Do you take your own photos?

Yes. I take photos with a digital camera that I use in my work. Sometimes I do shoots in a studio, other times I take shots outdoors. I retouch, fix up, composite, and alter the photos in Photoshop. In the city or up in the mountains, its always an adventure getting new shots to use in my work.

How do you create your collage artwork?

With glue and scissors, I take a tiny little bit of something from a piece and put it together with a lot of other pieces and make a distinct whole. The result is a juxtaposition of the familiar and the fantastical. I hunt for old books and magazines for material to use and I print out images from the computer. I cut and splice these samples into new formations that reconstruct culturally constructed meaning of the original samples, opening up the images to a multiplicity of interpretations. I am inspired by the infinite permutations of visual images which parallel the infinite nature of the imagination.

How do you make the soundtracks?

Like my visual artwork it’s a collage process. I make my soundtracks by mixing and processing sound samples on the computer. I use several different sound programs to put the tracks together. I collage samples from everywhere and anywhere, the TV, the web, radio, phone messages, you-tube videos, turntables and musical instruments. Sometimes I use programs to generate sounds to mix in the work. I also play around with the KORG MS2000, a really cool Pink Floydish sounding synthesizer.I even like to mix in sounds I get from an ol’ school ATARI 2600 console. All my soundtracks are available as a free mp3 downloads. And I have a SoundCloud music page and an iLike music fan page.

Where do you exhibit your work?

I show different forms of art, like interactive web sites art, video installations, large high quality prints of digital art, collage paintings and handmade collage books. Recently my movies were presented at Alex Grey’s COSM gallery, and were publicly displayed on a pair of outdoor video screens at Harvard. Last year, the Museum of Modern Art in New York City showed some collage art books I collaborated on in the show Book/Shelf. In 2002, The Paço das Artes Museum in San Palo Brazil exhibited a version of my web site LARRYCARLSON.COM projected on a wall in a gallery where visitors could interact with it. In Stockholm, Sweden, Galleri Loyal has exhibited my collage paintings. My movies have been screened in festivals around the world in places like New York City, Austin,Texas, France, Canada and Germany. And I have had many exhibitions of my digital images at festivals and shows around the world.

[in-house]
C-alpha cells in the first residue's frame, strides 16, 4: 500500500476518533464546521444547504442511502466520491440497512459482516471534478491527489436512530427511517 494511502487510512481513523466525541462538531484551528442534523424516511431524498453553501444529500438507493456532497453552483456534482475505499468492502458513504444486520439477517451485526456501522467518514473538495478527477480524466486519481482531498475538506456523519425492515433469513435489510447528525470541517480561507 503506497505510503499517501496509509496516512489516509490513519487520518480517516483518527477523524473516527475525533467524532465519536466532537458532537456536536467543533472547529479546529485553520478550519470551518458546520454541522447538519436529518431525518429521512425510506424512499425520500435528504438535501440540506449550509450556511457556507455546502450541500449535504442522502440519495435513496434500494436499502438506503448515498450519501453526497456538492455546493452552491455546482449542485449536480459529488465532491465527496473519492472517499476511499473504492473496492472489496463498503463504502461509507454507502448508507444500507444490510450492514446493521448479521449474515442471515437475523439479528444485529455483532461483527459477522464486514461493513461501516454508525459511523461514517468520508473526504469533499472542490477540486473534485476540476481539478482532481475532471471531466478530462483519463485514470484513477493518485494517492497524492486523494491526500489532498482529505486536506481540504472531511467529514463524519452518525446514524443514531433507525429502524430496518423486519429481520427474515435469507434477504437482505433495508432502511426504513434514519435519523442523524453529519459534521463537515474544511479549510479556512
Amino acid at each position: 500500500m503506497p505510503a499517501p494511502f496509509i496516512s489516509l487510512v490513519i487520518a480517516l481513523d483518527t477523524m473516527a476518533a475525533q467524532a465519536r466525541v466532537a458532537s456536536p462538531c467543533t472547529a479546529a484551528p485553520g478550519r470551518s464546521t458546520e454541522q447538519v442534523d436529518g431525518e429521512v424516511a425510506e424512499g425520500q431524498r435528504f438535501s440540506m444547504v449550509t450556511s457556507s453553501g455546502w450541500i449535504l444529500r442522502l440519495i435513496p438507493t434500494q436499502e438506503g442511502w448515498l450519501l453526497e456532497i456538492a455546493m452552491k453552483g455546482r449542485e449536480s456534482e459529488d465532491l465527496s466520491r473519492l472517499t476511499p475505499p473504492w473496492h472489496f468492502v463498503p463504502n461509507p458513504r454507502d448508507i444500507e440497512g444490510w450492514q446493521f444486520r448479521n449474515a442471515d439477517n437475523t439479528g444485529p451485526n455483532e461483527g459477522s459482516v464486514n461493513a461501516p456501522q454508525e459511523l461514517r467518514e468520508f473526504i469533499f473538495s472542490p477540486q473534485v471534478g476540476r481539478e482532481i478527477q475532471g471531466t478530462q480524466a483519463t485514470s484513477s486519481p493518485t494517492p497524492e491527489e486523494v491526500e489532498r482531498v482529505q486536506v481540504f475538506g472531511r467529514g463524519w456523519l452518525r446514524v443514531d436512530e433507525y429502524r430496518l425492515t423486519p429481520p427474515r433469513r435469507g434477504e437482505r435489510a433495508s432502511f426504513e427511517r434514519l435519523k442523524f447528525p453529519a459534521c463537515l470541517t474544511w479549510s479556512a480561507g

How do you do your live VJ shows?

Basically I mix a collage of videos and animations in much the same way that DJs mix records. The techniques and equipment are different then a DJ, but the basic principles are the same (eg selecting, cross fading, scratching, cutting, sampling to the rhythm). I burn my own custom made DVDs and much of my VJing now is me mixing content on several DVD players through a video mixer device to the rhythm of the music. As well as the DVD players I also use a VJ software program to mix and manipulate digital video clips. In the past I have played live on tour with musical groups like The Kottonmouth Kings, and at major electronic music events.

How and when did you get into computers?

My early experiences with computers begin when I was a kid, messing with the old Commodore 64 home computer. Later on in college I did a big experimental video collage piece with the Amiga video editing system as well as experiments with Adobe Premiere. I spent a lot of time creating digital images with Photoshop. During this time i started making music with the computer and more then any thing I wanted people too see this cool stuff, so publishing on the net became a must. I quickly learned how to make web pages and my early web sites were online galleries of my digital images. So by the time Flash came out , I was ready to really rock the system! After having spent years of exploring so many different fields of computer art, now its all kind of melting together into one “multimedia” experience.

Did you go to school to learn how to do this?

I  graduated from Cooper Union School of Art in New York City, where I studied painting and video-art. A lot of the artwork I do now, I learned on my own. I love learning new programs and experimenting with them to make something new.

How can people stay updated on what your doing?

I am active on TumblrFacebook and Twitter and post new work there often. Connect, add your feedback, and stay updated on new work that is posted daily.


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Awesome video! And based on fact, not fiction. Science meets Music meets WOW!

Cymatics is the study of visible sound. It was first pioneered by Dr Hans Jenny, a Swiss scientist. Today there are a growing number of fans and proponents of this fascinating new(ish) genre in music. Nigel Stanford is an electronic musician based in New Zealand, who specialises in trance and ambient music. The video above of Nigel’s, which I first saw on a friend’s Facebook wall, ably demonstrates the physical manifestation of music. Also remember to check out and download Nigel’s other tracks.